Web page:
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    Resealing of Foreign Orders Appointing Guardians

    This blog was written in collaboration with David Morgan Smith at Hull and Hull LLP. 

    In some cases, an incapable person residing outside of Canada has assets in Canada. Can a guardian appointed outside of Canada have access to the incapable’s Canadian assets? By extension, would a Guardianship Order made outside of Canada be recognized in Ontario?

    In Ontario, this scenario is dealt with in the Substitute Decisions Act, 1992 (“SDA“). Section 86 of the SDA provides a mechanism by which orders made by a court outside of Ontario to appoint a guardian of property or of the person may be recognized or “resealed” in Ontario. Subsections of s. 86 further specify that:

    s. 86(1): a foreign order is “an order made by a court outside Ontario that appoints, for a person who is sixteen years of age or older, a person having duties comparable to those of a guardian of property or guardian of the person.”

    s. 86(2): “Any person may apply to the court for an order resealing a foreign order that was made in a province or territory of Canada or in a prescribed jurisdiction.”

    s. 86(3): an applicant seeking to have the court reseal the foreign order is required to file a copy of the foreign order, along with a certificate signed by registrar, clerk or other officer of the foreign court stating that the order is unrevoked and is of full effect.

    The effect of these provisions is that a guardianship order made by a foreign court will be recognized and enforceable in Ontario.

    Sounds easy enough, doesn’t it? Unfortunately, it is not.

    David Morgan Smith had previously blogged about the possibility of resealing guardianship orders made in other provinces and territories. The issue arises when trying to reseal a guardianship order made outside of Canada. The problem is that Ontario has yet to prescribe any other country as a “prescribed jurisdiction” for the purpose of section 86(2). This begs the question: can the court reseal a foreign guardianship in the absence of the list of prescribed jurisdictions?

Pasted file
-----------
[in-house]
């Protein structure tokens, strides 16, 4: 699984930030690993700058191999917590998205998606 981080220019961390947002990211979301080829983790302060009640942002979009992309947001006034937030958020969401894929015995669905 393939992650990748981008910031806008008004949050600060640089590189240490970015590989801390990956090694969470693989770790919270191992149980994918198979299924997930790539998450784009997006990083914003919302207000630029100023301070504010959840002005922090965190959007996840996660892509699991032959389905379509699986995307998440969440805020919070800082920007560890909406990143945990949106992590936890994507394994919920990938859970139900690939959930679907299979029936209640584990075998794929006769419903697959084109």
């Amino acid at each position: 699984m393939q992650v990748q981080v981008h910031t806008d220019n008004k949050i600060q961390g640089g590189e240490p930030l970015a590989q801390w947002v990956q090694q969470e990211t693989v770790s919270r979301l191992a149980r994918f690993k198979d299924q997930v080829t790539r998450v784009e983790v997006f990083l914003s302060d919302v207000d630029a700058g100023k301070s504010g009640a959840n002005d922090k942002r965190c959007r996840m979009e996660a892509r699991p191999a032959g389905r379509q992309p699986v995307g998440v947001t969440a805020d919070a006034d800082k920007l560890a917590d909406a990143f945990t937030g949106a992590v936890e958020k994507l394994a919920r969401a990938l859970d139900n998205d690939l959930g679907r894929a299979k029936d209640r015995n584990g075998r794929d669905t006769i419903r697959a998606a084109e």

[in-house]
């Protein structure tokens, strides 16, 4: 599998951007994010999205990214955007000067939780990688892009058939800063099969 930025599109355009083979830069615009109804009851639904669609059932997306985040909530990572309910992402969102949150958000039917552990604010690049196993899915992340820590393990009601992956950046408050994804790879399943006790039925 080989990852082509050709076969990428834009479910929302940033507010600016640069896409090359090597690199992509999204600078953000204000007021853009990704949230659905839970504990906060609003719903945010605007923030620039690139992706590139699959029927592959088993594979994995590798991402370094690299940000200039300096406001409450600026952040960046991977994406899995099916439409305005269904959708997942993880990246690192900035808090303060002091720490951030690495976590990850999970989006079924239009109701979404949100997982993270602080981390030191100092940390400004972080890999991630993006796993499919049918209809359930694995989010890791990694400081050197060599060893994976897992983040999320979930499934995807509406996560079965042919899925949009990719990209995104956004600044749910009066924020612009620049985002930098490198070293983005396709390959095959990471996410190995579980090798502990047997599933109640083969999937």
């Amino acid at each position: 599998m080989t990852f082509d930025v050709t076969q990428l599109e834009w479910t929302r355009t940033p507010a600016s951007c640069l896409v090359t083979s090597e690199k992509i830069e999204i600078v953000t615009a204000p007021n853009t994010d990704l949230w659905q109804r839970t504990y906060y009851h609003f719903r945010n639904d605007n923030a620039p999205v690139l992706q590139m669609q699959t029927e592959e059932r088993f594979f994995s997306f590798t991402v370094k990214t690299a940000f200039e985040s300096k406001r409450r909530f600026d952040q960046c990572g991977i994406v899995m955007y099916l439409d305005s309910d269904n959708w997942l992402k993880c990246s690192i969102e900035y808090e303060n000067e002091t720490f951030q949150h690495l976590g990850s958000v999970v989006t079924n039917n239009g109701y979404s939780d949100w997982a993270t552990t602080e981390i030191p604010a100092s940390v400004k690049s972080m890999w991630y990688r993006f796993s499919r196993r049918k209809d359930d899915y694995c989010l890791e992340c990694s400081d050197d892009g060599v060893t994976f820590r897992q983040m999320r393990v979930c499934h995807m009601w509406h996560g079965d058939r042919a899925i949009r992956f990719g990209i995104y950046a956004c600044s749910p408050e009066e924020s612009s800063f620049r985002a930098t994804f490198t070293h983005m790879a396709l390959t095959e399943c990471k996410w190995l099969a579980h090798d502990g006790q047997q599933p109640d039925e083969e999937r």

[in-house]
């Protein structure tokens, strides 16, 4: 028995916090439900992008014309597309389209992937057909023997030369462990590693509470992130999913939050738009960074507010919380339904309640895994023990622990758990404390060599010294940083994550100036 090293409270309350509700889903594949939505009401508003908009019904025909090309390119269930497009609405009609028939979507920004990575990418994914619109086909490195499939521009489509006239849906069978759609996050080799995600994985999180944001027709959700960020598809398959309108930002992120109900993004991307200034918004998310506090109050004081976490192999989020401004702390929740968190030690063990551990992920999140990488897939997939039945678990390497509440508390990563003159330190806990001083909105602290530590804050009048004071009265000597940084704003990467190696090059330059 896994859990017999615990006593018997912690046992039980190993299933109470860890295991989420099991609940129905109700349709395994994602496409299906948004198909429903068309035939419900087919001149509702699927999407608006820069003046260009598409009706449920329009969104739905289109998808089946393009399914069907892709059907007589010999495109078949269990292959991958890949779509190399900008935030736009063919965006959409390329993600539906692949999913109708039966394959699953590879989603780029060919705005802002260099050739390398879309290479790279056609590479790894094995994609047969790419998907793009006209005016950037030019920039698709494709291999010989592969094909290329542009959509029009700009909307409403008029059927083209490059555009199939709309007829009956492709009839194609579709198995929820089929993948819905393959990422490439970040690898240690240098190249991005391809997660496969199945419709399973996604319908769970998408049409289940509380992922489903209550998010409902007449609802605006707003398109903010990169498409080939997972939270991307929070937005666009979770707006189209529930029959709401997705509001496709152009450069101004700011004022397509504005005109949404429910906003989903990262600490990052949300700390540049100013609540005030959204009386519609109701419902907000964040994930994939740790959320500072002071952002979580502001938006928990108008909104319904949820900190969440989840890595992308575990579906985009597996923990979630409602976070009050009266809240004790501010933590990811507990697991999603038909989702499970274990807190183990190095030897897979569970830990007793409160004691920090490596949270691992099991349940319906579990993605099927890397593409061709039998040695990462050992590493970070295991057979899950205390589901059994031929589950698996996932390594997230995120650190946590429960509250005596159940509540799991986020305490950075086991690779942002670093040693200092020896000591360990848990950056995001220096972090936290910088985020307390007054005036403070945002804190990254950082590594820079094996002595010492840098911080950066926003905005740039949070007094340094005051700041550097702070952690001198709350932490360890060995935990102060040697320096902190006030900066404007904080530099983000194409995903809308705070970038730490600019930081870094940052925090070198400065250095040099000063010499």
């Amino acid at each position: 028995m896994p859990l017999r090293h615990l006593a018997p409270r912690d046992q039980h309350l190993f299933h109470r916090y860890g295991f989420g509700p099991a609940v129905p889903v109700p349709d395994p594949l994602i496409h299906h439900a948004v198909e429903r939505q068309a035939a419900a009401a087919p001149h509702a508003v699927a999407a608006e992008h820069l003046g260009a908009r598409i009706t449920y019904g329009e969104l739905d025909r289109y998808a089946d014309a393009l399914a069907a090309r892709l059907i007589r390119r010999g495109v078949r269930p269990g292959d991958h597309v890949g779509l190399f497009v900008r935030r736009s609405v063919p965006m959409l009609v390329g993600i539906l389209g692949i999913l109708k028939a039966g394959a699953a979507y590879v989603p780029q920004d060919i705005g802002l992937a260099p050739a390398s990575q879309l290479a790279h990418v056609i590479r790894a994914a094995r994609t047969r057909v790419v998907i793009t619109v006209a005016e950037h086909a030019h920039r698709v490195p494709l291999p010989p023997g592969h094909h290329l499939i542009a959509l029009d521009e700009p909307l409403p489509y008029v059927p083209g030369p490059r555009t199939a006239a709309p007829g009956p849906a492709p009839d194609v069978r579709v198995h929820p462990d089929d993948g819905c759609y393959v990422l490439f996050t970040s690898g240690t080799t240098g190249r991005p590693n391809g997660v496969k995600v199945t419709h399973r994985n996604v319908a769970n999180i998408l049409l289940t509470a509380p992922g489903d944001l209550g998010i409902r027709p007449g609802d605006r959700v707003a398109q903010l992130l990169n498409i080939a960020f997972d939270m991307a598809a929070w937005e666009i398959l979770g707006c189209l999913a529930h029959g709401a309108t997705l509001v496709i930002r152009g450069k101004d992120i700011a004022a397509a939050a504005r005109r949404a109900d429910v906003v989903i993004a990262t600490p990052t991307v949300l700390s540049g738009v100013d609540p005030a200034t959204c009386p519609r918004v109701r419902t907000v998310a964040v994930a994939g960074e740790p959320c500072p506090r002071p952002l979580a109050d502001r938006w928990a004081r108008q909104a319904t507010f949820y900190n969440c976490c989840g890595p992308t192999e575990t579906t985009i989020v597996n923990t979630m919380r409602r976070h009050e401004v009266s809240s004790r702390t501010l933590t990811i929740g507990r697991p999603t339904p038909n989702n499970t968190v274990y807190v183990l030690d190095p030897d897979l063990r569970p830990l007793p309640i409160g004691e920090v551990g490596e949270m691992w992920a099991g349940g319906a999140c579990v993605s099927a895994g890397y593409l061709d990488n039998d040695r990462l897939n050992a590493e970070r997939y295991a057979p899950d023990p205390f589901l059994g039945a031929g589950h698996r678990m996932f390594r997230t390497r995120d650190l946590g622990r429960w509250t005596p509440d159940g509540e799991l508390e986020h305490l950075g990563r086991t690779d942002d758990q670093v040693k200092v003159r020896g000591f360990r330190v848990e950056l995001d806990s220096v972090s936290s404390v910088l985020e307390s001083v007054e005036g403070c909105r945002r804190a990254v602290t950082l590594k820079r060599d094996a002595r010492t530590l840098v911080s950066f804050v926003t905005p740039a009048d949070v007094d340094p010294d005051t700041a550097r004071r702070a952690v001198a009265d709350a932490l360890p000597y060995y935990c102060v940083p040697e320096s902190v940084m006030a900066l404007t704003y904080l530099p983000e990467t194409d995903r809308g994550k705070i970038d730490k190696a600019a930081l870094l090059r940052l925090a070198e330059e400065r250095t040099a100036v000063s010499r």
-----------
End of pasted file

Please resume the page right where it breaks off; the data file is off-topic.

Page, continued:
When faced with this exact issue in Cariello v Parrella, 2013 ONSC 7605, the court refused to apply section 86 to reseal a guardianship order made in Italy. Justice Mesbur stated:

    It seems to me that unless and until Ontario creates a list of “prescribed jurisdictions” there is simply no legislative basis on which I can apply s. 86. This is not a case where the statute inadvertently fails to deal with an issue. Here, the province has simply failed to take the regulatory steps necessary to create a list of prescribed jurisdictions to which s.86 would apply. I have no idea of the province’s intentions in that regard. I fail to see how I can simply assume Ontario would designate Italy as a prescribed jurisdiction when it finally creates a list of prescribed jurisdictions under the SDA. I have no basis to conclude that Ontario has any intention of having s.86 apply to any jurisdiction other than another Canadian province or territory. Section 86 cannot apply.